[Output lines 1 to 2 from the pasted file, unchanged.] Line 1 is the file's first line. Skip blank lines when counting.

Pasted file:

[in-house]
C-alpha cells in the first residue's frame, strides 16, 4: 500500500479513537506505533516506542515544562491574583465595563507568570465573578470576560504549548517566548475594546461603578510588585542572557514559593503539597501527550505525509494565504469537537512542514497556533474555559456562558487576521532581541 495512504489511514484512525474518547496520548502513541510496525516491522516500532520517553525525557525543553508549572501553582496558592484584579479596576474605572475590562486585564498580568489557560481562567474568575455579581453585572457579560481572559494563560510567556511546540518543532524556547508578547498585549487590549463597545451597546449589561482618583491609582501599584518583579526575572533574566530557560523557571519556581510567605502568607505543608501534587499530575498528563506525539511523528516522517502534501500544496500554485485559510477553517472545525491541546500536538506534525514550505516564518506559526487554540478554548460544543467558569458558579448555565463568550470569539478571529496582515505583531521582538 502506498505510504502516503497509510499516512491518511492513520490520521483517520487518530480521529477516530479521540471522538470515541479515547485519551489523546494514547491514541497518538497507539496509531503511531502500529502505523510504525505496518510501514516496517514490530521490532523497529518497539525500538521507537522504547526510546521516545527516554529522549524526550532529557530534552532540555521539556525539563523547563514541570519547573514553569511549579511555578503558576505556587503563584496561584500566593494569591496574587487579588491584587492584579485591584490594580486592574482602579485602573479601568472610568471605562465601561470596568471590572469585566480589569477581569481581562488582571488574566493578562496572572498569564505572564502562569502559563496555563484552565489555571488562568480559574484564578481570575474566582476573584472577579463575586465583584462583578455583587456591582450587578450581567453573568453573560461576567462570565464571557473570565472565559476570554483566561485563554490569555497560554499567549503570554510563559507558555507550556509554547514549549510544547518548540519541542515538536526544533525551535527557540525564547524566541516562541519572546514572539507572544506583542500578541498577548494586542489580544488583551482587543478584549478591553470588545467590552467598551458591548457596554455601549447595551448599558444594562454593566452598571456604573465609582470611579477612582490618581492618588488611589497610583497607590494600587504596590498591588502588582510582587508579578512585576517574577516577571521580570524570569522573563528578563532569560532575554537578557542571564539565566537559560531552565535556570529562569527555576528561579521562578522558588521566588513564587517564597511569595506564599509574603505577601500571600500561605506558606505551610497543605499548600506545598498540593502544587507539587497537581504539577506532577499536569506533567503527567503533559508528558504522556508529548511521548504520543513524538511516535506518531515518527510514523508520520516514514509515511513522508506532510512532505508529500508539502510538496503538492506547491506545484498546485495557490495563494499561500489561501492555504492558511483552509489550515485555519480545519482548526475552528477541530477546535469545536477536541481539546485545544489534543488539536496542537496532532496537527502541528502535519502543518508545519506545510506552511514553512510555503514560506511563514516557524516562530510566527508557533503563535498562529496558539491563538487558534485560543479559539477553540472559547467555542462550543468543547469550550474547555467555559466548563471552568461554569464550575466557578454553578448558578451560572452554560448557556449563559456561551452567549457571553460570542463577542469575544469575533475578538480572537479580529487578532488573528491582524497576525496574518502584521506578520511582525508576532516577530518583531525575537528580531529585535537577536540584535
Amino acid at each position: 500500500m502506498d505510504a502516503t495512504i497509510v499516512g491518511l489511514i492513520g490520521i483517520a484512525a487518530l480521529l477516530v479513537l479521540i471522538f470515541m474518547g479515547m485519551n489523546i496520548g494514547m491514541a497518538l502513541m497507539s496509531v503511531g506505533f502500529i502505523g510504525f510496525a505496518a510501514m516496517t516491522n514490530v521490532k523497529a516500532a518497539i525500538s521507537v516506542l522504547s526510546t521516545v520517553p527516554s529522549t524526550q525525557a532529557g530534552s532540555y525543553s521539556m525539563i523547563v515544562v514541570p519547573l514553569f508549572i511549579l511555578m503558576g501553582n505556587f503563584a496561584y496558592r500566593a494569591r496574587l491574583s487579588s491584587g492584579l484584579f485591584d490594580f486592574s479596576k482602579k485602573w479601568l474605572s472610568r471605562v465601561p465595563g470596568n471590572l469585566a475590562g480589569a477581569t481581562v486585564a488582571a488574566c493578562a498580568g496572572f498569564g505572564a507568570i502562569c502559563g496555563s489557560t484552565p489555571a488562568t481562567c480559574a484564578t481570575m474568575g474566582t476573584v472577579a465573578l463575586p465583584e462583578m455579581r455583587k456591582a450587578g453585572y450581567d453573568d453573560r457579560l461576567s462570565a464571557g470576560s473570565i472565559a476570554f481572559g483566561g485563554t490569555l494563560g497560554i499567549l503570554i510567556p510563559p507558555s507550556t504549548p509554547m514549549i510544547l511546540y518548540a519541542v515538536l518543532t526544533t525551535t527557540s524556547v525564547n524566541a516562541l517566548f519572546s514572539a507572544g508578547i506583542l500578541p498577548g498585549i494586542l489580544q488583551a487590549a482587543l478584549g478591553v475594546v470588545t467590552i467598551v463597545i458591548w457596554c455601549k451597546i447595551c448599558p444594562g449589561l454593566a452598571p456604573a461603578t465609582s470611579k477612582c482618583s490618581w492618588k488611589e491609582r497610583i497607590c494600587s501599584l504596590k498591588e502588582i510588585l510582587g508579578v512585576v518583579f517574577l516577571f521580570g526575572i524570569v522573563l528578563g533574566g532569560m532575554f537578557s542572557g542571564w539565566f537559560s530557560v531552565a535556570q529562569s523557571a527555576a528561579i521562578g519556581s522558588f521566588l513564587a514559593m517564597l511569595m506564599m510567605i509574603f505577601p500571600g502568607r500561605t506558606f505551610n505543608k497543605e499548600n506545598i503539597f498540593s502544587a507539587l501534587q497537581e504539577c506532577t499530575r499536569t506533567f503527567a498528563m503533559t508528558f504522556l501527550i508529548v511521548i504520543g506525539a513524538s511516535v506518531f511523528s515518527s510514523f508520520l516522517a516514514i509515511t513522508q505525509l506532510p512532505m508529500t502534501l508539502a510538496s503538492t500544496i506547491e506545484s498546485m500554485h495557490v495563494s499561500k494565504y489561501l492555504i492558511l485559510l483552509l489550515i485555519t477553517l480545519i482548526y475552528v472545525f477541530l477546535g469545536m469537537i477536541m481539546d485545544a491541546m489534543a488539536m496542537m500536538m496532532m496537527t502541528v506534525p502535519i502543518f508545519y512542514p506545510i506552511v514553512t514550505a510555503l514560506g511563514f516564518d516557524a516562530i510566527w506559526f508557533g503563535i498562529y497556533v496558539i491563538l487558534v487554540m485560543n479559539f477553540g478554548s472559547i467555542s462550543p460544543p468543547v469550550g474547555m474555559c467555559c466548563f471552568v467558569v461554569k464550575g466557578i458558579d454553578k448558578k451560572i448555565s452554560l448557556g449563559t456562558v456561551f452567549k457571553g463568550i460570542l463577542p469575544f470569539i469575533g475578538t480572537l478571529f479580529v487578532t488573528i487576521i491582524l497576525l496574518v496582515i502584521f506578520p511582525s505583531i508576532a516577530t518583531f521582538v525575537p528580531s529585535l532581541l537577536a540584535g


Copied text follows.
[in-house]
C-alpha cells in the first residue's frame, strides 16, 4: 500500500479513537506505533516506542515544562491574583465595563507568570465573578470576560504549548517566548475594546461603578510588585542572557514559593503539597501527550505525509494565504469537537512542514497556533474555559456562558487576521532581541 495512504489511514484512525474518547496520548502513541510496525516491522516500532520517553525525557525543553508549572501553582496558592484584579479596576474605572475590562486585564498580568489557560481562567474568575455579581453585572457579560481572559494563560510567556511546540518543532524556547508578547498585549487590549463597545451597546449589561482618583491609582501599584518583579526575572533574566530557560523557571519556581510567605502568607505543608501534587499530575498528563506525539511523528516522517502534501500544496500554485485559510477553517472545525491541546500536538506534525514550505516564518506559526487554540478554548460544543467558569458558579448555565463568550470569539478571529496582515505583531521582538 502506498505510504502516503497509510499516512491518511492513520490520521483517520487518530480521529477516530479521540471522538470515541479515547485519551489523546494514547491514541497518538497507539496509531503511531502500529502505523510504525505496518510501514516496517514490530521490532523497529518497539525500538521507537522504547526510546521516545527516554529522549524526550532529557530534552532540555521539556525539563523547563514541570519547573514553569511549579511555578503558576505556587503563584496561584500566593494569591496574587487579588491584587492584579485591584490594580486592574482602579485602573479601568472610568471605562465601561470596568471590572469585566480589569477581569481581562488582571488574566493578562496572572498569564505572564502562569502559563496555563484552565489555571488562568480559574484564578481570575474566582476573584472577579463575586465583584462583578455583587456591582450587578450581567453573568453573560461576567462570565464571557473570565472565559476570554483566561485563554490569555497560554499567549503570554510563559507558555507550556509554547514549549510544547518548540519541542515538536526544533525551535527557540525564547524566541516562541519572546514572539507572544506583542500578541498577548494586542489580544488583551482587543478584549478591553470588545467590552467598551458591548457596554455601549447595551448599558444594562454593566452598571456604573465609582470611579477612582490618581492618588488611589497610583497607590494600587504596590498591588502588582510582587508579578512585576517574577516577571521580570524570569522573563528578563532569560532575554537578557542571564539565566537559560531552565535556570529562569527555576528561579521562578522558588521566588513564587517564597511569595506564599509574603505577601500571600500561605506558606505551610497543605499548600506545598498540593502544587507539587497537581504539577506532577499536569506533567503527567503533559508528558504522556508529548511521548504520543513524538511516535506518531515518527510514523508520520516514514509515511513522508506532510512532505508529500508539502510538496503538492506547491506545484498546485495557490495563494499561500489561501492555504492558511483552509489550515485555519480545519482548526475552528477541530477546535469545536477536541481539546485545544489534543488539536496542537496532532496537527502541528502535519502543518508545519506545510506552511514553512510555503514560506511563514516557524516562530510566527508557533503563535498562529496558539491563538487558534485560543479559539477553540472559547467555542462550543468543547469550550474547555467555559466548563471552568461554569464550575466557578454553578448558578451560572452554560448557556449563559456561551452567549457571553460570542463577542469575544469575533475578538480572537479580529487578532488573528491582524497576525496574518502584521506578520511582525508576532516577530518583531525575537528580531529585535537577536540584535